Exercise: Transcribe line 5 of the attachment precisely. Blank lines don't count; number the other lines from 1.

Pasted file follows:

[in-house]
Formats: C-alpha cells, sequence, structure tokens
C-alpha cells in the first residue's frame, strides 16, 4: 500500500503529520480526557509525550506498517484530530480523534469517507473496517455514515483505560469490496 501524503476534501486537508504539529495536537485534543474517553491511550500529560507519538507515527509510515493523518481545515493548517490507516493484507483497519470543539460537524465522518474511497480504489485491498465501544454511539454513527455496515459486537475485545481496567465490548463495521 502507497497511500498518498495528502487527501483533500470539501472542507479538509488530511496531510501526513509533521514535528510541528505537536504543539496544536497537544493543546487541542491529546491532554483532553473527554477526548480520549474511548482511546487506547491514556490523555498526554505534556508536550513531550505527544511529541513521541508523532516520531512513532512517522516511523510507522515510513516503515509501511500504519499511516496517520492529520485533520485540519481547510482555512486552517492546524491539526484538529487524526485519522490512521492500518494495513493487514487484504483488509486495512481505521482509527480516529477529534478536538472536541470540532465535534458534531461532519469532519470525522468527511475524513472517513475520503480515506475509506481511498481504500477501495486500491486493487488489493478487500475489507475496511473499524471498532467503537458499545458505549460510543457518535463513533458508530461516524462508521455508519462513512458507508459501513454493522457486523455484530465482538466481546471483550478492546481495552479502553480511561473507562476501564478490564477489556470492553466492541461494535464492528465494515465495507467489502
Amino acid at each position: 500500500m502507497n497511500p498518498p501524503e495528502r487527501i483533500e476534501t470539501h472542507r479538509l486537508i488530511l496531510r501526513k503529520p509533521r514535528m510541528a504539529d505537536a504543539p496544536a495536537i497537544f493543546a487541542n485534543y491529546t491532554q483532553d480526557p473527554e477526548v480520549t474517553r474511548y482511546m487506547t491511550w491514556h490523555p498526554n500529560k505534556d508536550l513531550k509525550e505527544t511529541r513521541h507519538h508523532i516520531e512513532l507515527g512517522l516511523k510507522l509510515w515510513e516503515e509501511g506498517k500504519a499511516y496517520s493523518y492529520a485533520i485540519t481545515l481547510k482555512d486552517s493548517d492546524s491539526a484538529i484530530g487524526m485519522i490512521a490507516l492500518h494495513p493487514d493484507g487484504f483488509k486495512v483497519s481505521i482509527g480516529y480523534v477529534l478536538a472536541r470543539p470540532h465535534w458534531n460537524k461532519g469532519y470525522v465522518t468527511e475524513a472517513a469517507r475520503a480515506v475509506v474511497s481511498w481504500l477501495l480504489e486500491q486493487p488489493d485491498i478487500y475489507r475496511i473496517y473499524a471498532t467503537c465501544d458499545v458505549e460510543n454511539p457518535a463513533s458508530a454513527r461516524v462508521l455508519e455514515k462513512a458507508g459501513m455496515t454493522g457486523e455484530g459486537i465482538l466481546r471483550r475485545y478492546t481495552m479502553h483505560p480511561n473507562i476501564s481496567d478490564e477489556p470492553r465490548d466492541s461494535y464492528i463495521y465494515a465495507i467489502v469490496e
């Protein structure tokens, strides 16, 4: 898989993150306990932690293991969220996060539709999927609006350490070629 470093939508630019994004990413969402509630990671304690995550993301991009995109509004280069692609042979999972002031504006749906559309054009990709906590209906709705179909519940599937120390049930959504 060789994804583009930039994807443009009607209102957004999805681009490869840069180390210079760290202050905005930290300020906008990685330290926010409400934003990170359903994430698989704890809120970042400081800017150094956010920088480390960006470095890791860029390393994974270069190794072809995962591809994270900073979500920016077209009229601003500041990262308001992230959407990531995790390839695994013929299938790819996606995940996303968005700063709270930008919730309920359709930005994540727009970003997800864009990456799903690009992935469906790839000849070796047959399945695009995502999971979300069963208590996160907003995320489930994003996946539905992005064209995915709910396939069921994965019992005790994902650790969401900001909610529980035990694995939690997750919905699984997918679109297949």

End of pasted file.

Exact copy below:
């Protein structure tokens, strides 16, 4: 898989993150306990932690293991969220996060539709999927609006350490070629 470093939508630019994004990413969402509630990671304690995550993301991009995109509004280069692609042979999972002031504006749906559309054009990709906590209906709705179909519940599937120390049930959504 060789994804583009930039994807443009009607209102957004999805681009490869840069180390210079760290202050905005930290300020906008990685330290926010409400934003990170359903994430698989704890809120970042400081800017150094956010920088480390960006470095890791860029390393994974270069190794072809995962591809994270900073979500920016077209009229601003500041990262308001992230959407990531995790390839695994013929299938790819996606995940996303968005700063709270930008919730309920359709930005994540727009970003997800864009990456799903690009992935469906790839000849070796047959399945695009995502999971979300069963208590996160907003995320489930994003996946539905992005064209995915709910396939069921994965019992005790994902650790969401900001909610529980035990694995939690997750919905699984997918679109297949």